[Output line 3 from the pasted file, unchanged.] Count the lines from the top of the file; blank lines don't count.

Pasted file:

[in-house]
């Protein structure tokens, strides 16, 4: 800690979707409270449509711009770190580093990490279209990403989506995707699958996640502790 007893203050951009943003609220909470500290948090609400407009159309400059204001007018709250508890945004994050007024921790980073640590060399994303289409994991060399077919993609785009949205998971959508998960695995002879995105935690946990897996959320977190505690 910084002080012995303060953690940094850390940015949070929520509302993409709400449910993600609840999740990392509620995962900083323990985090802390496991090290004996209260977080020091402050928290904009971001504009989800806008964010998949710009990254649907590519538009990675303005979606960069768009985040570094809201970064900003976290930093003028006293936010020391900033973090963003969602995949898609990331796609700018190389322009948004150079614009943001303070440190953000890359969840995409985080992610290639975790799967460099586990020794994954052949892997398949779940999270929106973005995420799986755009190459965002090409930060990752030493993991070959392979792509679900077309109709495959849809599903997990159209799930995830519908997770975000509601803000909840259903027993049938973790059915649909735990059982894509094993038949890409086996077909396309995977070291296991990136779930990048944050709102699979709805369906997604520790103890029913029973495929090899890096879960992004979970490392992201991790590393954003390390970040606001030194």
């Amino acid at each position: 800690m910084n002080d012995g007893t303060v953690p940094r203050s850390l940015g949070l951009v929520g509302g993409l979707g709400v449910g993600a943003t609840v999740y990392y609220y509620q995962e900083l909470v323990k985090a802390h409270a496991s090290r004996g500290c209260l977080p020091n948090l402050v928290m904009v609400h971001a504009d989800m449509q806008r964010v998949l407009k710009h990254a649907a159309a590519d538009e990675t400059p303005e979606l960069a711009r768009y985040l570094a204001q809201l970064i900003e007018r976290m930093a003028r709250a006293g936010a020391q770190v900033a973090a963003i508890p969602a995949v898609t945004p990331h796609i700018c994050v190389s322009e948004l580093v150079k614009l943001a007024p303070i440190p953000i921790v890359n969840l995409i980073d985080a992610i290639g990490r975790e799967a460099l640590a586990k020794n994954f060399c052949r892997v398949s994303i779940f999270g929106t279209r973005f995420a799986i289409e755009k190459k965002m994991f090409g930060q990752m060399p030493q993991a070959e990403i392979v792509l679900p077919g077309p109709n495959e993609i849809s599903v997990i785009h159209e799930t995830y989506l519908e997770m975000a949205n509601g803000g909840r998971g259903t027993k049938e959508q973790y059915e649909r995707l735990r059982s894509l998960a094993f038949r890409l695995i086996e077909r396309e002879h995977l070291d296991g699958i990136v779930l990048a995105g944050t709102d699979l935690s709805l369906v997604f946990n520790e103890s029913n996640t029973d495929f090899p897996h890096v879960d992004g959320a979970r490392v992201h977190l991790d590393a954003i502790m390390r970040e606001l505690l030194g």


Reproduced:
């Amino acid at each position: 800690m910084n002080d012995g007893t303060v953690p940094r203050s850390l940015g949070l951009v929520g509302g993409l979707g709400v449910g993600a943003t609840v999740y990392y609220y509620q995962e900083l909470v323990k985090a802390h409270a496991s090290r004996g500290c209260l977080p020091n948090l402050v928290m904009v609400h971001a504009d989800m449509q806008r964010v998949l407009k710009h990254a649907a159309a590519d538009e990675t400059p303005e979606l960069a711009r768009y985040l570094a204001q809201l970064i900003e007018r976290m930093a003028r709250a006293g936010a020391q770190v900033a973090a963003i508890p969602a995949v898609t945004p990331h796609i700018c994050v190389s322009e948004l580093v150079k614009l943001a007024p303070i440190p953000i921790v890359n969840l995409i980073d985080a992610i290639g990490r975790e799967a460099l640590a586990k020794n994954f060399c052949r892997v398949s994303i779940f999270g929106t279209r973005f995420a799986i289409e755009k190459k965002m994991f090409g930060q990752m060399p030493q993991a070959e990403i392979v792509l679900p077919g077309p109709n495959e993609i849809s599903v997990i785009h159209e799930t995830y989506l519908e997770m975000a949205n509601g803000g909840r998971g259903t027993k049938e959508q973790y059915e649909r995707l735990r059982s894509l998960a094993f038949r890409l695995i086996e077909r396309e002879h995977l070291d296991g699958i990136v779930l990048a995105g944050t709102d699979l935690s709805l369906v997604f946990n520790e103890s029913n996640t029973d495929f090899p897996h890096v879960d992004g959320a979970r490392v992201h977190l991790d590393a954003i502790m390390r970040e606001l505690l030194g």